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Starship Command

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Starship Command
Designer(s)Peter Irvin[1][2]
Platform(s)BBC Micro, Acorn Electron
Genre(s)Multidirectional shooter

Acornsoft's Starship Command is a multidirectional shooter released in 1983 for the BBC Micro and Acorn Electron. It was available on cassette as well as 5.25" disc for the BBC and ROM cartridge for the Acorn Electron Plus 1 expansion module. The game was written by Peter Irvin who, along with Jeremy Smith, went on to create the arcade adventure Exile.[1][2]


Acorn Electron version in play

The player assumes the role of captain of a battle starship, charged with defending the frontiers of space from hostile alien ships,[3] which come in two sizes — large and small. Some of the larger ships have cloaking devices which make them invisible. Damage is inflicted on ships when they are shot or rammed by other ships.

The player vessel remains locked in the centre of the screen and the world rotates and moves around it. Player shots also have limited range and are subject to the same rotation as everything else, which means the player needs to predict where shots will need to go in order to hit the enemies. The ship has both long range scanners and shields but may only use one at a time.[3] By default, the game will automatically switch between them based on the proximity of enemy vessels but the player can optionally take full control.

Using shields, thrusting, turning and firing all use up energy which is also depleted when hit by enemies. Energy will automatically replenish, most quickly if the shields are off and the starship is not moving, but this leaves the player open to attack.

Unusually, the player is never expected to return their ship from the frontiers. Each individual voyage is a separate command, and lasts either until the player's vessel is destroyed or until they use an escape capsule. If the escape capsule is successfully launched, which means firing it so that it does not collide with any enemy ships, and the player is judged by Star-Fleet to have killed enough enemies during his command then he is given a new commission and a new and visually different ship. 8 points are scored for a small ship and 12 for a large ship. Starfleet's opinion of the player's performance ranges from them being "furious" to "delighted". The number of points required to reach the next level is not fixed. Sometimes a score of 60 will suffice and sometimes a score of 80 will not be enough to guarantee automatic promotion to the next level, assuming the escape capsule was jettisoned safely. Strangely, more points were awarded when an escape capsule collided with and destroyed an enemy ship as opposed to being shot or colliding with the starship.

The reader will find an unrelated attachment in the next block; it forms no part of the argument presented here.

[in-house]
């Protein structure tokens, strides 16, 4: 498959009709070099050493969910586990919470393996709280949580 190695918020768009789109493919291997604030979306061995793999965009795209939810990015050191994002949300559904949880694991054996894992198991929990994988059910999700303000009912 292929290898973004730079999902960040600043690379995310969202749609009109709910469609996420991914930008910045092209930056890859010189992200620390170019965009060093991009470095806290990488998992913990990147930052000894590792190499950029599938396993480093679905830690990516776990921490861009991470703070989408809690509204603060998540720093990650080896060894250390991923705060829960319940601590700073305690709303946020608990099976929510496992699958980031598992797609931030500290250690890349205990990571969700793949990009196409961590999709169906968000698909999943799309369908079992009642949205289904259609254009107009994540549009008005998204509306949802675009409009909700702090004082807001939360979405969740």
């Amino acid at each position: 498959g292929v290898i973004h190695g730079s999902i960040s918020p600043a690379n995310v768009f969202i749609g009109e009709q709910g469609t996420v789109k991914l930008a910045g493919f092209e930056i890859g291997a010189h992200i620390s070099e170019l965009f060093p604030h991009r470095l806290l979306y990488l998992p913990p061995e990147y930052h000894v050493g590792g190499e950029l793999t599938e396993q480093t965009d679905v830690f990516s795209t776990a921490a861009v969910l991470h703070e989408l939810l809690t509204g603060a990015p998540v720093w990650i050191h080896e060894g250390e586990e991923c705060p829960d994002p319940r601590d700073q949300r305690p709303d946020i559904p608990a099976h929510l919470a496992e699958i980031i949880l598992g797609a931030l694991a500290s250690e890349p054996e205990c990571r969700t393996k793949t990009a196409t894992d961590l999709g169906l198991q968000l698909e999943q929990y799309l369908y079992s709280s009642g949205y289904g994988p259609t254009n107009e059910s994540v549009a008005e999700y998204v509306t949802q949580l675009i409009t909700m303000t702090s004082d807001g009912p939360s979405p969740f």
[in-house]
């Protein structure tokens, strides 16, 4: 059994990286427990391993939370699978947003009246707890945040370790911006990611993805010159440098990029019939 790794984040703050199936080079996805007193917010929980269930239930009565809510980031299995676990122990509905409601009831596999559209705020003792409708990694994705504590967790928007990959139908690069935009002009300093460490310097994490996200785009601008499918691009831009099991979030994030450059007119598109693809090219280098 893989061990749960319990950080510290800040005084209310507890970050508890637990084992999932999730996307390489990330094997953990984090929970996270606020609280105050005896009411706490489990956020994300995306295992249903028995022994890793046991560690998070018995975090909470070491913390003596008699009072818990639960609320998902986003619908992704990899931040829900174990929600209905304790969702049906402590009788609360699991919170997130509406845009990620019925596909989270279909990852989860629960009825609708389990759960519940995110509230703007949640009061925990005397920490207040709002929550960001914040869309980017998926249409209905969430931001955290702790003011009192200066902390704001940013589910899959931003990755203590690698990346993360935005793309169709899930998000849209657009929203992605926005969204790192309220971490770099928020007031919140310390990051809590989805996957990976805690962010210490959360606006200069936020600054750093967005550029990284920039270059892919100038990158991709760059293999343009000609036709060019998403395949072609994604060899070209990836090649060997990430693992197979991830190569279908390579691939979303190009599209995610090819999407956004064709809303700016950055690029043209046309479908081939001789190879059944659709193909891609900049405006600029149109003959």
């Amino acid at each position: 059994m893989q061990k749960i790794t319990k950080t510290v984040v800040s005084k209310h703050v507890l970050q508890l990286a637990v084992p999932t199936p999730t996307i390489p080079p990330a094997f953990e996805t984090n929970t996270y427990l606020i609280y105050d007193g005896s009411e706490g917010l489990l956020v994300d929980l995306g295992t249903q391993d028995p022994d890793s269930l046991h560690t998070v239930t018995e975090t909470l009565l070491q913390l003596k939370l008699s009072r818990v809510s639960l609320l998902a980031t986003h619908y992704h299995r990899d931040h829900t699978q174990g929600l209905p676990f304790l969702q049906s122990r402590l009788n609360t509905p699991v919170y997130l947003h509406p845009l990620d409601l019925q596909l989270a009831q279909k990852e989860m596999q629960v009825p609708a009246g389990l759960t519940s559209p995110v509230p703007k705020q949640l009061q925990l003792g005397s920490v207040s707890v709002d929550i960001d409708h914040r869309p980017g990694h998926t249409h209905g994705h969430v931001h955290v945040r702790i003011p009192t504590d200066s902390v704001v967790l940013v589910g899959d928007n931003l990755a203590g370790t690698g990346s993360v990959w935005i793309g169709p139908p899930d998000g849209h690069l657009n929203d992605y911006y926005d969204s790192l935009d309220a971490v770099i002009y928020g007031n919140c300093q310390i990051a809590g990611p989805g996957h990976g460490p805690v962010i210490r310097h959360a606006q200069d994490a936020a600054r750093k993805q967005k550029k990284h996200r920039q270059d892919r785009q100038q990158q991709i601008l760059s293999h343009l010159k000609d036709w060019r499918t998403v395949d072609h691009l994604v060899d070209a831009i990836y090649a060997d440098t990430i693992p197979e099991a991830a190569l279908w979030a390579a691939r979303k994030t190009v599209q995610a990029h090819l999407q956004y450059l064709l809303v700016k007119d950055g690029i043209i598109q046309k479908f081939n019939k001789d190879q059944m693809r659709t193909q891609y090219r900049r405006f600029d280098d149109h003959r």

Later commands take place in faster environments and with greater numbers of enemy. There are 8 different starship designs, which repeat after level 8.



Although none of the Acorn magazines were in the habit of giving review scores at the time, the game received generally very favourable reviews. Peter Gray, writing in the October 1983 edition of Electron User, concluded that "The game seems to have everything. The graphics are superb, the instructions thorough and, once you get used to the way your ship stays still while the aliens move, the whole thing is enthralling".[4] The BBC version was reviewed in Computer and Video Games and received a score of 90%.[3]

Starship Command reached number one in the BBC games charts replacing Snooker, another Acornsoft title.[5] It spent one week at the top of the charts before being replaced by another Acornsoft game, Geoff Crammond's Super Invaders.[6]


  1. ^ a b "The Making of Exile". Edge Gaming. No. 91. Future Publishing. November 2000. p. 115. Retrieved 18 May 2023.
  2. ^ a b "From the Archives: Superior Software". Retro Gamer. No. 79. Imagine. 22 July 2010. p. 46.
  3. ^ a b c "Software Reviews – Starship Command". Computer and Video Games. No. 18. EMAP. April 1983. p. 90. Retrieved 19 May 2023.
  4. ^ "Starship Command" review, Electron User, October 1983
  5. ^ "Charts". Popular Computing Weekly. No. 32. Sunshine Publications. 11 August 1983. p. 47. Retrieved 19 May 2023.
  6. ^ "Charts". Popular Computing Weekly. No. 33. Sunshine Publications. 18 August 1983. p. 47. Retrieved 19 May 2023.